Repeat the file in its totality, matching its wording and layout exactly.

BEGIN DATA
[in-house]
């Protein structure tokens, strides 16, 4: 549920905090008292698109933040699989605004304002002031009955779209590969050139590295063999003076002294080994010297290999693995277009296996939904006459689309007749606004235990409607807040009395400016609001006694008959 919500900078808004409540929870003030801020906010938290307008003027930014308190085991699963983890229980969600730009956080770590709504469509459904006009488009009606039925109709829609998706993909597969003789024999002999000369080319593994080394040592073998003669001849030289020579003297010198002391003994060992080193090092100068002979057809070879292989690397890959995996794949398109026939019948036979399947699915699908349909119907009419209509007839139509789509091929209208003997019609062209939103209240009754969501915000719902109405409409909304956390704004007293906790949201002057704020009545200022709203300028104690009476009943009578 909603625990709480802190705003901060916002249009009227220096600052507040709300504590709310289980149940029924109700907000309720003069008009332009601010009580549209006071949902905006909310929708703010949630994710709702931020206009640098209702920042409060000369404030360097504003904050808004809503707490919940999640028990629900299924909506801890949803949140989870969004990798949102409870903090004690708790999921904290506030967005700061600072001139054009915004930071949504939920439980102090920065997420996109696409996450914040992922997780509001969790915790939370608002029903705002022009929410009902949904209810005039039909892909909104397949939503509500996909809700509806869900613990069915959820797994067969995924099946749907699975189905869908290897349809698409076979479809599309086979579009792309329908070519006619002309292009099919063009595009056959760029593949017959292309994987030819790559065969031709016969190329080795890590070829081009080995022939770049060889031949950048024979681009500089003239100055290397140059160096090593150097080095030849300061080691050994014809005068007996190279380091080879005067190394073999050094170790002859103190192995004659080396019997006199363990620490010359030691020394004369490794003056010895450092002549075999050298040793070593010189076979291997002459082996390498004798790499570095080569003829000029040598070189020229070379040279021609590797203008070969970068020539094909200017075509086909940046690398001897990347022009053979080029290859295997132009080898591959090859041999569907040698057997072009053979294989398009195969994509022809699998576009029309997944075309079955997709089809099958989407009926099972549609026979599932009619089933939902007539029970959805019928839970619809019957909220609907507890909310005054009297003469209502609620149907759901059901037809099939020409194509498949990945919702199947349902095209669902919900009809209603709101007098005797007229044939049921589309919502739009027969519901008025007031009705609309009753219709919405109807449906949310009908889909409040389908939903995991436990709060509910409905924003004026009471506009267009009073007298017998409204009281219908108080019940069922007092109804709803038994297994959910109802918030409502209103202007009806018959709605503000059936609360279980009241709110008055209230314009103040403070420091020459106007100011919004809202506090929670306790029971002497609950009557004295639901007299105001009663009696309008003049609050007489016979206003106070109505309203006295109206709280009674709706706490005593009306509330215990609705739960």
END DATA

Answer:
[in-house]
């Protein structure tokens, strides 16, 4: 549920905090008292698109933040699989605004304002002031009955779209590969050139590295063999003076002294080994010297290999693995277009296996939904006459689309007749606004235990409607807040009395400016609001006694008959 919500900078808004409540929870003030801020906010938290307008003027930014308190085991699963983890229980969600730009956080770590709504469509459904006009488009009606039925109709829609998706993909597969003789024999002999000369080319593994080394040592073998003669001849030289020579003297010198002391003994060992080193090092100068002979057809070879292989690397890959995996794949398109026939019948036979399947699915699908349909119907009419209509007839139509789509091929209208003997019609062209939103209240009754969501915000719902109405409409909304956390704004007293906790949201002057704020009545200022709203300028104690009476009943009578 909603625990709480802190705003901060916002249009009227220096600052507040709300504590709310289980149940029924109700907000309720003069008009332009601010009580549209006071949902905006909310929708703010949630994710709702931020206009640098209702920042409060000369404030360097504003904050808004809503707490919940999640028990629900299924909506801890949803949140989870969004990798949102409870903090004690708790999921904290506030967005700061600072001139054009915004930071949504939920439980102090920065997420996109696409996450914040992922997780509001969790915790939370608002029903705002022009929410009902949904209810005039039909892909909104397949939503509500996909809700509806869900613990069915959820797994067969995924099946749907699975189905869908290897349809698409076979479809599309086979579009792309329908070519006619002309292009099919063009595009056959760029593949017959292309994987030819790559065969031709016969190329080795890590070829081009080995022939770049060889031949950048024979681009500089003239100055290397140059160096090593150097080095030849300061080691050994014809005068007996190279380091080879005067190394073999050094170790002859103190192995004659080396019997006199363990620490010359030691020394004369490794003056010895450092002549075999050298040793070593010189076979291997002459082996390498004798790499570095080569003829000029040598070189020229070379040279021609590797203008070969970068020539094909200017075509086909940046690398001897990347022009053979080029290859295997132009080898591959090859041999569907040698057997072009053979294989398009195969994509022809699998576009029309997944075309079955997709089809099958989407009926099972549609026979599932009619089933939902007539029970959805019928839970619809019957909220609907507890909310005054009297003469209502609620149907759901059901037809099939020409194509498949990945919702199947349902095209669902919900009809209603709101007098005797007229044939049921589309919502739009027969519901008025007031009705609309009753219709919405109807449906949310009908889909409040389908939903995991436990709060509910409905924003004026009471506009267009009073007298017998409204009281219908108080019940069922007092109804709803038994297994959910109802918030409502209103202007009806018959709605503000059936609360279980009241709110008055209230314009103040403070420091020459106007100011919004809202506090929670306790029971002497609950009557004295639901007299105001009663009696309008003049609050007489016979206003106070109505309203006295109206709280009674709706706490005593009306509330215990609705739960």